(Fall 2012 - Tygar & D.Song): Instructions: Choose three of the following four questions to answer 1. What does .secure. mean in the phrase .secure system.? Give a definition, or list the key security properties that a secure system should satisfy. 2. A major challenge for PKI is certificate revocation. Give at least five distinct reasons why certificate revocation is difficult. 3. Describe a system for time-stamping documents that does not rely on a trusted-third party timestamp service. Such a system does not need to provide exact time stamps, but it must at least preserve the order of documents that are time-stamped; e.g., if document A is time-stamped before document B, then timestamp(A) < timestamp(B). 4. Company X wants to design a new cloud service for sharing documents (along the lines of Google Docs.) To satisfy this, Company X needs to make sure that its system is usable. Describe how Company X could design an experiment to test the usability of the security parts of its system. (Spring 2013 - Paxson and Tygar): A. Consider a blogging site that allows users to post content they author and also make comments on each other's posts. 1. Discuss how a worm could propagate within such a site. What would you expect the progression of the infection to look like, in terms of infections present at a given time? 2. Suppose the goal is to make the blogging site immune to the problem of worms. Explain the steps you could take, and the benefits and costs of each. 3. Suppose the costs of prevention are viewed as too high, or its efficacy to uncertain. Sketch a detector for identifying that such a worm is spreading. 4. For your detection mechanism, qualitatively assess its properties in terms of false negatives and false positives. 5. Suppose you have concrete values for false positive and false negative rate. How does the Base Rate Fallacy come into consideration when interpreting these? 6. Suppose you have two mechanisms for detecting such a worm. The first analyzes the timing of the activity of individual users. The second assesses the prevalence of particular strings of content as seen globally across the site. Discuss the issues that arise when assessing which of these detectors works better. B. Google has a cluster of thousands of machines. They want to log security-relevant events that occur on those machines: e.g., each command that an operator types into a root shell, each time a user resets their Gmail password, and so on. 1. Describe a possible design to accommodate this -- it doesn't need to be fancy -- and describe what security properties it does and doesn't have. 2. Now let's say we want to store all those audit log entries in the cloud, on some server, but we don't want to trust that server in the cloud. What can we do? Suggest a scheme, and describe what security properties it does and doesn't provide. (Fall 2012 - Tygar and D. Song): Instructions: Choose three of the following four questions to answer 1. What does .secure. mean in the phrase .secure system.? Give a definition, or list the key security properties that a secure system should satisfy. 2. A major challenge for PKI is certificate revocation. Give at least five distinct reasons why certificate revocation is difficult. 3. Describe a system for time-stamping documents that does not rely on a trusted-third party timestamp service. Such a system does not need to provide exact time stamps, but it must at least preserve the order of documents that are time-stamped; e.g., if document A is time-stamped before document B, then timestamp(A) < timestamp(B). 4. Company X wants to design a new cloud service for sharing documents (along the lines of Google Docs.) To satisfy this, Company X needs to make sure that its system is usable. Describe how Company X could design an experiment to test the usability of the security parts of its system (Spring 2012 - Wagner and Paxson): A. Consider a blogging site that allows users to post content they author and also make comments on each other's posts. 1. Discuss how a worm could propagate within such a site. What would you expect the progression of the infection to look like, in terms of infections present at a given time? 2. Suppose the goal is to make the blogging site immune to the problem of worms. Explain the steps you could take, and the benefits and costs of each. 3. Suppose the costs of prevention are viewed as too high, or its efficacy to uncertain. Sketch a detector for identifying that such a worm is spreading. 4. For your detection mechanism, qualitatively assess its properties in terms of false negatives and false positives. 5. Suppose you have concrete values for false positive and false negative rate. How does the Base Rate Fallacy come into consideration when interpreting these? 6. Suppose you have two mechanisms for detecting such a worm. The first analyzes the timing of the activity of individual users. The second assesses the prevalence of particular strings of content as seen globally across the site. Discuss the issues that arise when assessing which of these detectors works better. B. Google has a cluster of thousands of machines. They want to log security-relevant events that occur on those machines: e.g., each command that an operator types into a root shell, each time a user resets their Gmail password, and so on. 1. Describe a possible design to accommodate this -- it doesn't need to be fancy -- and describe what security properties it does and doesn't have. 2. Now let's say we want to store all those audit log entries in the cloud, on some server, but we don't want to trust that server in the cloud. What can we do? Suggest a scheme, and describe what security properties it does and doesn't provide.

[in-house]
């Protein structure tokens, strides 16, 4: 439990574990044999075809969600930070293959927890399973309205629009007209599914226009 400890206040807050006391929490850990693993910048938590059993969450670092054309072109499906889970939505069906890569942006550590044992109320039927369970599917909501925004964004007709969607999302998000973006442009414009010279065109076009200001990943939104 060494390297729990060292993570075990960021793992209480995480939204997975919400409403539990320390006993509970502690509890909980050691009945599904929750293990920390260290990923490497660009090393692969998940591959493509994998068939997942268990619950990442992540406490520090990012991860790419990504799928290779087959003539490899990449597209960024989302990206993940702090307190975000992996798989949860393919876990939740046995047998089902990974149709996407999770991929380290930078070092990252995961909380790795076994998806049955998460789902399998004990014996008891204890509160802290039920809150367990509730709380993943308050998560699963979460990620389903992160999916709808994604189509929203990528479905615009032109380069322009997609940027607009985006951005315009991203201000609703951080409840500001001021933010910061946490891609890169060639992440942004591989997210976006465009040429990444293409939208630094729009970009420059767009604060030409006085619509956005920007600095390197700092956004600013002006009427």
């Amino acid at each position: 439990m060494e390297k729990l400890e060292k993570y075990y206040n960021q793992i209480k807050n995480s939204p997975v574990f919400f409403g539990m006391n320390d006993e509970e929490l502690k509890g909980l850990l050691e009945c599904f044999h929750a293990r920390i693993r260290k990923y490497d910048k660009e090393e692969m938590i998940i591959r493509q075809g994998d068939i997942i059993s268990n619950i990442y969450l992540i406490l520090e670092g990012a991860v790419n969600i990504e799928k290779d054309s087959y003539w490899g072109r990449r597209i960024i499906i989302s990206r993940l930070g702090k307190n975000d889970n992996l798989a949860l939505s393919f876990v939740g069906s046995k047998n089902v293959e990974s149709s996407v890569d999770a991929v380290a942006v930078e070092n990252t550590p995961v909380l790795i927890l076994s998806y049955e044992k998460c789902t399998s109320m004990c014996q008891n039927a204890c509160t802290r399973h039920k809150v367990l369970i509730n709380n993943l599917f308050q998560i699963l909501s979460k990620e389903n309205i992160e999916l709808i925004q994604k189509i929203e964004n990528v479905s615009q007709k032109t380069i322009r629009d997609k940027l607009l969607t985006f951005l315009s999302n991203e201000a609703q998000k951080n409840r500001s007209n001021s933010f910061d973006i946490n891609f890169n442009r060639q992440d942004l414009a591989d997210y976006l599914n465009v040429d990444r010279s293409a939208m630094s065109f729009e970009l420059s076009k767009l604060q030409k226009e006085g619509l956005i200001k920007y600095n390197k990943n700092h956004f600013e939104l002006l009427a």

(Fall 2011 - D. Song and Paxson):